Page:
The World Health Organisation (WHO) has launched a global initiative to reduce severe, avoidable medication-associated harm in all countries by 50% over the next 5 years.
The objective of the initiative is to address the weaknesses in health systems that lead to medication errors and the severe harm that results.
WHO aims to correct the situation by laying out ways to improve the way medicines are prescribed, distributed and consumed, and increase awareness among patients about the risks associated with the improper use of medication.
According to a release from the organisation, countries are challenged to take early priority action to address these key factors: including medicines with a high risk of harm if used improperly; patients who take multiple medications for different diseases and conditions; and patients going through transitions of care, in order to reduce medication errors and harm to patients.
The actions planned in the challenge is to focus on four areas: patients and the public; health care professionals; medicines as products; and systems and practices of medication and also aims to make improvements in each stage of the medication use process including prescribing, dispensing, administering, monitoring and use.
WHO aims to provide guidance and develop strategies, plans and tools to ensure that the medication process has the safety of patients at its core, in all health care facilities
The release further said medication errors cause at least one death every day and injure approximately 1.3 million people annually in the United States of America alone.
While low- and middle-income countries are estimated to have similar rates of medication-related adverse events to high-income countries, the impact is about twice as much in terms of the number of years of healthy life lost. Many countries lack good data, which will be gathered as part of the initiative.
Globally, the cost associated with medication errors has been estimated at US$ 42 billion annually or almost 1% of total global health expenditure.
Margaret Chan, WHO director-general said, “We all expect to be helped, not harmed, when we take medication,”
She added, “Apart from the human cost, medication errors place an enormous and unnecessary strain on health budgets. Preventing errors saves money and saves lives.”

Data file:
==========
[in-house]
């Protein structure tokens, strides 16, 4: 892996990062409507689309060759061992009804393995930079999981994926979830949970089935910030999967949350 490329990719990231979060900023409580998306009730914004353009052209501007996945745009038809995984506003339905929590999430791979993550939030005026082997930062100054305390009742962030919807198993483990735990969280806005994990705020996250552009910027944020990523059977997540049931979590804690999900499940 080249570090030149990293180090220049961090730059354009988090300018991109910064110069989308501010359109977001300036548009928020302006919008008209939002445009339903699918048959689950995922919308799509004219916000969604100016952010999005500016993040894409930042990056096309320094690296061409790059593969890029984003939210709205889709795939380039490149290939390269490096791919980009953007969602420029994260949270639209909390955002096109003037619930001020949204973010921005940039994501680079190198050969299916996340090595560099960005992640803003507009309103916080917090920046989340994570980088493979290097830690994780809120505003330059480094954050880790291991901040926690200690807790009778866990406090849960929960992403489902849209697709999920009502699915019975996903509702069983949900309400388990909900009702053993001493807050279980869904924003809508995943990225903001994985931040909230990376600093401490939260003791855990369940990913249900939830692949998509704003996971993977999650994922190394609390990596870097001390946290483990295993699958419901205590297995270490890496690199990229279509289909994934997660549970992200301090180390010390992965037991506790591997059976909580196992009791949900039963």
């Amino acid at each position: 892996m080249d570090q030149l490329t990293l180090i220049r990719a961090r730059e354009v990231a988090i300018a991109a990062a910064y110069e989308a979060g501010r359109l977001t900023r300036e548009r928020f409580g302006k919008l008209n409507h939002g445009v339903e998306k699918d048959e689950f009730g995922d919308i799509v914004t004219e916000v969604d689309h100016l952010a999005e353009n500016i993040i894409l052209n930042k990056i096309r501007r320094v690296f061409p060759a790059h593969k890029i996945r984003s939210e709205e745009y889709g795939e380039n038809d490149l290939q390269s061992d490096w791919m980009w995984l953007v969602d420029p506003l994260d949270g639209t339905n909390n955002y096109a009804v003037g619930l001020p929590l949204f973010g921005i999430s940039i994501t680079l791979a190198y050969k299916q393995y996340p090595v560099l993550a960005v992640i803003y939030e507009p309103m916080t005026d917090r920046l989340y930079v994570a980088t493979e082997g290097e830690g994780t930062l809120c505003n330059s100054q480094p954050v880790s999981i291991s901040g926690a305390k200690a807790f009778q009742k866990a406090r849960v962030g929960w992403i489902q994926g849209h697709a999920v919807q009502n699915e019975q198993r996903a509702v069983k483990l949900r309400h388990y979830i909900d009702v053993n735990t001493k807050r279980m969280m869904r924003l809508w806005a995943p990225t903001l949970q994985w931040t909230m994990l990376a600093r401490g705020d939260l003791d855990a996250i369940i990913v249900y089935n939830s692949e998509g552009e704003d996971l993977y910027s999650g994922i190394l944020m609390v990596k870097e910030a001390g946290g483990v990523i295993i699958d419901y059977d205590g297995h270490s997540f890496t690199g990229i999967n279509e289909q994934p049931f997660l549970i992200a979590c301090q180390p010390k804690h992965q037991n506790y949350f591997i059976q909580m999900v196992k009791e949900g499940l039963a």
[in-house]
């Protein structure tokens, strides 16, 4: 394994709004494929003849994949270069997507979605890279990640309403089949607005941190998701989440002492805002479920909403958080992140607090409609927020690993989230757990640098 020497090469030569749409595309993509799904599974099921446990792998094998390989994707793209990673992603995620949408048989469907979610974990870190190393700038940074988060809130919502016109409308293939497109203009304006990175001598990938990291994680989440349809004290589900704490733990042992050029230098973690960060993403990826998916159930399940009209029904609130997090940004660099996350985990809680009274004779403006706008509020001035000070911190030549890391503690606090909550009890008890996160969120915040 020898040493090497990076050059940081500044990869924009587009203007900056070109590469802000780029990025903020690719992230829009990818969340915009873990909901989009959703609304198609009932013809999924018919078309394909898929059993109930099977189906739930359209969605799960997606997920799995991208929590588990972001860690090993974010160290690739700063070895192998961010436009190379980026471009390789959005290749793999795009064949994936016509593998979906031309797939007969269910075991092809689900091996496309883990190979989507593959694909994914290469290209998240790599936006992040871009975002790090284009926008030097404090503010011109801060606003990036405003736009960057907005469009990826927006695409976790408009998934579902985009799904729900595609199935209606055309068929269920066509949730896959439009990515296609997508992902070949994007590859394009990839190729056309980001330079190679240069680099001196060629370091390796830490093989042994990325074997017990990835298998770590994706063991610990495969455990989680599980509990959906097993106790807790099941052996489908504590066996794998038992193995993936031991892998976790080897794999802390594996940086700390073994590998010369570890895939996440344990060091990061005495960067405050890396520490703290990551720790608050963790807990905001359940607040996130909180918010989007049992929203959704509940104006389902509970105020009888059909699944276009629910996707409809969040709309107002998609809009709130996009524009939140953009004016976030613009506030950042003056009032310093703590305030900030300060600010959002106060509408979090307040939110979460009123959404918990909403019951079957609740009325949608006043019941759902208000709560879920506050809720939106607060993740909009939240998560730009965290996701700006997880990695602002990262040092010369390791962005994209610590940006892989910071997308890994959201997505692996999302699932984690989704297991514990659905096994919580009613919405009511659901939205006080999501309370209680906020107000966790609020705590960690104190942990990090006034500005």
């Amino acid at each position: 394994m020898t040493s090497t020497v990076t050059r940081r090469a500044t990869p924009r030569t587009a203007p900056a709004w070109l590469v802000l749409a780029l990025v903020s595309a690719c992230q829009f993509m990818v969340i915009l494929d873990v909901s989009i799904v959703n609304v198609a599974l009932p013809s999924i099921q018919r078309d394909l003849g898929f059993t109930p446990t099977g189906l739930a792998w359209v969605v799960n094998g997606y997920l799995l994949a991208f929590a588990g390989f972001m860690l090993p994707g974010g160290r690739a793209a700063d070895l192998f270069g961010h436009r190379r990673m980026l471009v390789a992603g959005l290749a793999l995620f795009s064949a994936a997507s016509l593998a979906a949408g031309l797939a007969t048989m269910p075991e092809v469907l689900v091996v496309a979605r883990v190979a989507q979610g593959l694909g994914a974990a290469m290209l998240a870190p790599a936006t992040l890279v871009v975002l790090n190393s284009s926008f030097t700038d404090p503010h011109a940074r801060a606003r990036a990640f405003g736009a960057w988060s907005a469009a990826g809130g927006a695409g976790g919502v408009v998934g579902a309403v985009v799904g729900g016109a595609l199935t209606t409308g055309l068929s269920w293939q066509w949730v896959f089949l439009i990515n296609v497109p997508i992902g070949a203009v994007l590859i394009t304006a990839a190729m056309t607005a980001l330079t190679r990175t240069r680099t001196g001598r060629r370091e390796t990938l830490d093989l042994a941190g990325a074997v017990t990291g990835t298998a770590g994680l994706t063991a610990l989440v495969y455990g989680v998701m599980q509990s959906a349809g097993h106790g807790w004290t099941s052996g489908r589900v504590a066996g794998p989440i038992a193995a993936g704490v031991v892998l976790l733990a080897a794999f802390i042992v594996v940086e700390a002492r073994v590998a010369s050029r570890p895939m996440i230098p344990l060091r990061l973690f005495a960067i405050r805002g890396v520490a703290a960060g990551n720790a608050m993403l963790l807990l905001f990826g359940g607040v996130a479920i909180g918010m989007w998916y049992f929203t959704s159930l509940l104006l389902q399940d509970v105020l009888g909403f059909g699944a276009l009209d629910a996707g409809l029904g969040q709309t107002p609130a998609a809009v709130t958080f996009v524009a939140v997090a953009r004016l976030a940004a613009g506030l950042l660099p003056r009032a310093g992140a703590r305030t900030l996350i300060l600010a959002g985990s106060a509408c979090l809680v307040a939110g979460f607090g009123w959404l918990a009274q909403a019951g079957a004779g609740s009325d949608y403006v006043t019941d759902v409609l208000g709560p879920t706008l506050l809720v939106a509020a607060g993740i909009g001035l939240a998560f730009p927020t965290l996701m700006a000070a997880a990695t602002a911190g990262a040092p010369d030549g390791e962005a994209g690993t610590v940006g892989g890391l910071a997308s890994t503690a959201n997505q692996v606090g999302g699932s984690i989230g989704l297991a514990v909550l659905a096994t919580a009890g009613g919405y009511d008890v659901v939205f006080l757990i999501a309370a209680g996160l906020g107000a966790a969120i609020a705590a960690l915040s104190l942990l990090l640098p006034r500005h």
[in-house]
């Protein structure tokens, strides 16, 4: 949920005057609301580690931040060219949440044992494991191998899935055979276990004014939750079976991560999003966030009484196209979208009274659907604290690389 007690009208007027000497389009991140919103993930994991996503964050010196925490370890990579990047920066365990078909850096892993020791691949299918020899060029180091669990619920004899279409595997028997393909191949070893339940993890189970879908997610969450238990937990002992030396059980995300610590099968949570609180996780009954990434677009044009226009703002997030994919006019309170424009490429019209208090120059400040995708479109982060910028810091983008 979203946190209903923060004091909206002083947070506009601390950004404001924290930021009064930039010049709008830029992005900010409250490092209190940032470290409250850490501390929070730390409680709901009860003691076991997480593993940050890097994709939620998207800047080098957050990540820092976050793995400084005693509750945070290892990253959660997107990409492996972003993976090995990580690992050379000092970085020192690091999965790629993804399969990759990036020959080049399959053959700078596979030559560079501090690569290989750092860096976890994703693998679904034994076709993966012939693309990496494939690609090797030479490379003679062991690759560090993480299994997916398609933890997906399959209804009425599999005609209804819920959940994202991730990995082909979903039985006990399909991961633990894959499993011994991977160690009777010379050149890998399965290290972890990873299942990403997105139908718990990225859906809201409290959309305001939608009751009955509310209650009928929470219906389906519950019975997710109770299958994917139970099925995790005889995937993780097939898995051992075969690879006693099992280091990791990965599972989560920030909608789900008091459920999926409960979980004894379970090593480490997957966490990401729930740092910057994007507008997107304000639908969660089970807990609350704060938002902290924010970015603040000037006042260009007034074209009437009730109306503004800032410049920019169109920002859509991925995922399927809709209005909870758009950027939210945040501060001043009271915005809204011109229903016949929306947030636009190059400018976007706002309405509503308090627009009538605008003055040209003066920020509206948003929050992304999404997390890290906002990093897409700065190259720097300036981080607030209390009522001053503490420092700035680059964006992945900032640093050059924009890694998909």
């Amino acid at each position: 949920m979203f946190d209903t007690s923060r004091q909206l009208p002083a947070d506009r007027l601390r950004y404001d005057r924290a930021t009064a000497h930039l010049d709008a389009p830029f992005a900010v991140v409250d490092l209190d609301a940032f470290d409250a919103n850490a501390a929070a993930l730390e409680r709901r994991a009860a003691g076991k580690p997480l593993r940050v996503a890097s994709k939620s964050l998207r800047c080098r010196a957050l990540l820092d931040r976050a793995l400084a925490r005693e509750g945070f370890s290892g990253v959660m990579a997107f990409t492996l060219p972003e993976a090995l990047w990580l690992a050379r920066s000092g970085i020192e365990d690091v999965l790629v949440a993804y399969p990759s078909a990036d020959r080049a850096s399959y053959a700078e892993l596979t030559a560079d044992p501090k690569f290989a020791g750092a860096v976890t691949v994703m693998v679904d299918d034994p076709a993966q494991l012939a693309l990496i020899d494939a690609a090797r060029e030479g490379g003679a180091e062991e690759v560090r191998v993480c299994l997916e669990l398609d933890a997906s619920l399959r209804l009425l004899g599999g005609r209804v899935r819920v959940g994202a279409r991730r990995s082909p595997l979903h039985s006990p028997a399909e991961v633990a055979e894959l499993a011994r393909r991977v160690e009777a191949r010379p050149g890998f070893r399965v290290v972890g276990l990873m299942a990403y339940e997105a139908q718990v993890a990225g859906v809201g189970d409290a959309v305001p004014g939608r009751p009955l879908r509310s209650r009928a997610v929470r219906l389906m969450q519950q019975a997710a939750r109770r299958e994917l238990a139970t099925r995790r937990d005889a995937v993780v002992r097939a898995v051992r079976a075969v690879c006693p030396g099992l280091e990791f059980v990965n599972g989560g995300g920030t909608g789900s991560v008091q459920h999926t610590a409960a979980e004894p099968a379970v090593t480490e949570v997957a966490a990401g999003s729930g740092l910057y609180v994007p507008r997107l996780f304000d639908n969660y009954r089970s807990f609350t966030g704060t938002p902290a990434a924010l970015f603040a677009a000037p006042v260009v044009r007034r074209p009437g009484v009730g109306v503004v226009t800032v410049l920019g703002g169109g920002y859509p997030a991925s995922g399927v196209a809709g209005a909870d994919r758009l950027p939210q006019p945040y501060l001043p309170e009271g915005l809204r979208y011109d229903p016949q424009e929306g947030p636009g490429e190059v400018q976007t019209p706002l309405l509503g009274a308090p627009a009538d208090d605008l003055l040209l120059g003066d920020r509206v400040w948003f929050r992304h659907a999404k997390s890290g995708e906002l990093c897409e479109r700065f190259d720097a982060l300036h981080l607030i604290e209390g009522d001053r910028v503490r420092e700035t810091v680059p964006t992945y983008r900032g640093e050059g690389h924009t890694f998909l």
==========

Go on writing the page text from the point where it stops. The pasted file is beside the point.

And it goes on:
WHO says that every person around the world will at some point in their life take medicines to prevent or treat illness.
However, medicines do sometimes cause serious harm if taken incorrectly, monitored insufficiently or as the result of an error, accident or communication problems.
Both health workers and patients can make mistakes that result in severe harm, such as ordering, prescribing, dispensing, preparing, administering or consuming the wrong medication or the wrong dose at the wrong time.
But all medication errors are potentially avoidable. Preventing errors and the harm that results requires putting systems and procedures in place to ensure the right patient receives the right medication at the right dose via the right route at the right time.
Medication errors can be caused by health worker fatigue, overcrowding, staff shortages, poor training and the wrong information being given to patients, among other reasons. Any one of these, or a combination, can affect the prescribing, dispensing, consumption, and monitoring of medications, which can result in severe harm, disability and even death.
Most harm arises from systems failures in the way care is organized and coordinated, especially when multiple health providers are involved in a patient’s care. An organizational culture that routinely implements best practices and that avoids blame when mistakes are made is the best environment for safe care.
Liam Donaldson, WHO envoy for patient safety said, “Over the years, I have spoken to many people who have lost loved ones to medication-related errors,”
“Their stories, their quiet dignity and their acceptance of situations that should never have arisen have moved me deeply. It is to the memories of all those who have died due to incidents of unsafe care that this Challenge should be dedicated.”
This challenge is WHO’s third global patient safety challenge, following the Clean Care is Safe Care challenge on hand hygiene in 2005 and the Safe Surgery Saves Lives challenge in 2008.